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Everybody Let's Rock 

by Michael Bowen


It's as if Oldies 101 exploded onto a stage filled with lights, action, energy. Coeur d'Alene Summer Theater's Artistic Director Roger Welch notes that Smokey Joe's Cafe (through Aug. 3) "is the longest running musical revue ever on Broadway. It's one great song after another."


Welch is exuberant not only about the show, but about the man he's selected to run it: "Bob Sembiante, who's our director, spent six months as a stage manager for a production of Smokey Joe in Connecticut, that was so successful they cancelled the next show and extended the run."


Sembiante, who's returning for his fifth season with the Carrousel Players, has directed narrative musicals (The Music Man, Grease) in previous years. We know that Smokey Joe demonstrates that oldies are golden and not molderin', but does this collection of '50s songs have any kind of structure? Sembiante laughs and says, "Yeah, there's something like 41 or 42 songs. It follows a group of people, looking back at significant moments in their lives, and you watch them grow. You see them during their teenage years, and they go to dances; then they're more adult, and some of them fall in love."


Welch points out that "the singers are very iconic: There's a guy like Elvis, a quartet like the Temptations, an Aretha Franklin-type. And these songs are such classics -- I mean, who doesn't know 'Love Potion No. 9'?"


The Smokey songs were composed, in whole or in part, by the songwriting duo of Jerry Leiber and Mike Stoller, who essentially were in at rock 'n' roll's creation. They wrote "Hound Dog" for Big Mama Thornton three years before Elvis made it a hit. Within a decade, they had written "Jailhouse Rock," "Yakety Yak" and "Stand by Me," among many others.


Their tunes and lyrics are likely to be well served in this CdA production. Audiences will welcome seeing in Smokey Joe's cast the talents of Taryn Darr, Kelly Moore and Frank Jewett -- Roxie, Velma and Amos, respectively -- from the recent production of Chicago.


The Cafe ensemble also features CdA resident and Whitworth grad Steve Booth, Miss Lee Lee (who goes back locally to Ain't Misbehavin' at the Civic in 1994), Thara Cooper (so good as the Witch in last season's Into the Woods), Harry Turpin (a Seattle actor and choreographer) and Bertram Johnson (from both the Intiman Theater and the Seattle Rep). Equity actor Darr is joined by another member of the professional actors' guild, David Jackson, whose credits include the original Broadway and London casts of Grand Hotel, along with three movies: Saturday Night Fever, The Wiz and The Cotton Club.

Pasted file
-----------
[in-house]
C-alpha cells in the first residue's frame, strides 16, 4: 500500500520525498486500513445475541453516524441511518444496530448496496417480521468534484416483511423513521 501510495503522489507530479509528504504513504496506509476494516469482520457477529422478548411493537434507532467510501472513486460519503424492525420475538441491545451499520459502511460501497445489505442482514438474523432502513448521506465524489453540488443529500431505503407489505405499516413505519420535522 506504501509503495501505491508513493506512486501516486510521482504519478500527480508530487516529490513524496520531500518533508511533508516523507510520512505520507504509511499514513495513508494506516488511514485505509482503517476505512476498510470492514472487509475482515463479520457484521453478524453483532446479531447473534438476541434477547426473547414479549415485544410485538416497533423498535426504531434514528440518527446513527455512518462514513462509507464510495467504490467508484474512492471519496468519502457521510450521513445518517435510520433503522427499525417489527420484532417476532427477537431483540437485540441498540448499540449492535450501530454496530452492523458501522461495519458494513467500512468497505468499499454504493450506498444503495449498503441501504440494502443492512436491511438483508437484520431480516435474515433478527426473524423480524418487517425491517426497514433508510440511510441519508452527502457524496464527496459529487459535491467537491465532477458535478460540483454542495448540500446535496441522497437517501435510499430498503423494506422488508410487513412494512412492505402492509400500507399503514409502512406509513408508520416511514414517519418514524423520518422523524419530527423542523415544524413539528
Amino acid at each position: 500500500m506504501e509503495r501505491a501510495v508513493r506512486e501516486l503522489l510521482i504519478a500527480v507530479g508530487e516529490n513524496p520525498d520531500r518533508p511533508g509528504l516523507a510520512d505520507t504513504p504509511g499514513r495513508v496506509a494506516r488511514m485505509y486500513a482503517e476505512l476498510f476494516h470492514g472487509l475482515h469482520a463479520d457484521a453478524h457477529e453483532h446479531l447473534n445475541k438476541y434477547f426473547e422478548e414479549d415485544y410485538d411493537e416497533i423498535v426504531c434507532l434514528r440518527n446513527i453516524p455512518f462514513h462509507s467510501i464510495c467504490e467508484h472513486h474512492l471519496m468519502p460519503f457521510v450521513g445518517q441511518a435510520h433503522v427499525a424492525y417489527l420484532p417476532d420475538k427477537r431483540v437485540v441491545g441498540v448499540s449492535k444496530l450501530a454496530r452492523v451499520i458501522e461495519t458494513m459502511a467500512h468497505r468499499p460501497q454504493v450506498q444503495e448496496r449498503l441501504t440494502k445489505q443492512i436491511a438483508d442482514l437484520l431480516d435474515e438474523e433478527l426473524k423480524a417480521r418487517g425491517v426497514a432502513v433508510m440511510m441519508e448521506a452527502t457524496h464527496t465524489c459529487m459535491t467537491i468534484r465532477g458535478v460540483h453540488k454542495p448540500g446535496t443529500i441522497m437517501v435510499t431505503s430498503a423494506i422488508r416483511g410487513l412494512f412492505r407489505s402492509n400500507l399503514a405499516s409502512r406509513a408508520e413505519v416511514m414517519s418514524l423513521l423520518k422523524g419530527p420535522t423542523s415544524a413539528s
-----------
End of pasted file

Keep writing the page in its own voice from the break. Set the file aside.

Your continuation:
"Every single one of the nine performers has a showcase piece," Sembiante says. "There's really no lead performer."


Now, all of us have done some bedroom hip-swiveling while attempting to wail like a "Hound Dog."(Haven't we?) But what about the lesser-known tunes in Smokey Joe's Cafe?


"Of course there are the big Elvis tunes," says Sembiante. "But there are a couple of ballads -- two very steamy, sultry ballads, 'Don Juan' and 'Some Cats Know.'"


And early in Act One, there's a passionate duet called 'Trouble,'" Sembiante says, "and I think the men will really enjoy it, because it gets pretty hot when [two women] come out in leotards and fishnet stockings."


Turning up the erotic thermostat like this can't be easy, when the entire process of choreographing the show begins in the abstract, with one man alone in a room. For Sembiante, designing dance is an enjoyable experiment: "I move around a lot in my apartment, and I make up little diagrams full of arrows and X's and O's. I Xerox the floor plan, I draw pictures, I draw lines next to the lyrics, I use initials for everyone in the cast. I just try to get the general shape of a number down on paper."


All without any excessive hip-swiveling.


The cast, however, is surely getting a workout. Just eight days before opening night, Sembiante reports, "the cast knows half the show. We started with three days -- Saturday, Sunday, Monday -- just teaching them the music. Then on Tuesday, we staged 14 numbers and choreographed them -- fortunately, this cast is great at remembering stuff. We'll have the whole show taught [in two more days], down to the last beat.


All that work on the actors' part translates into a whole lot of fun for audiences. Sembiante sums up the appeal of Smokey Joe's Cafe this way: "If you're out on a summer night and you want to have a good time, this is definitely the kind of show you want to see. It's a great date show -- a great night for couples to go out together, have a good time and listen to all the great music that we all grew up on."





Publication date: 07/24/03

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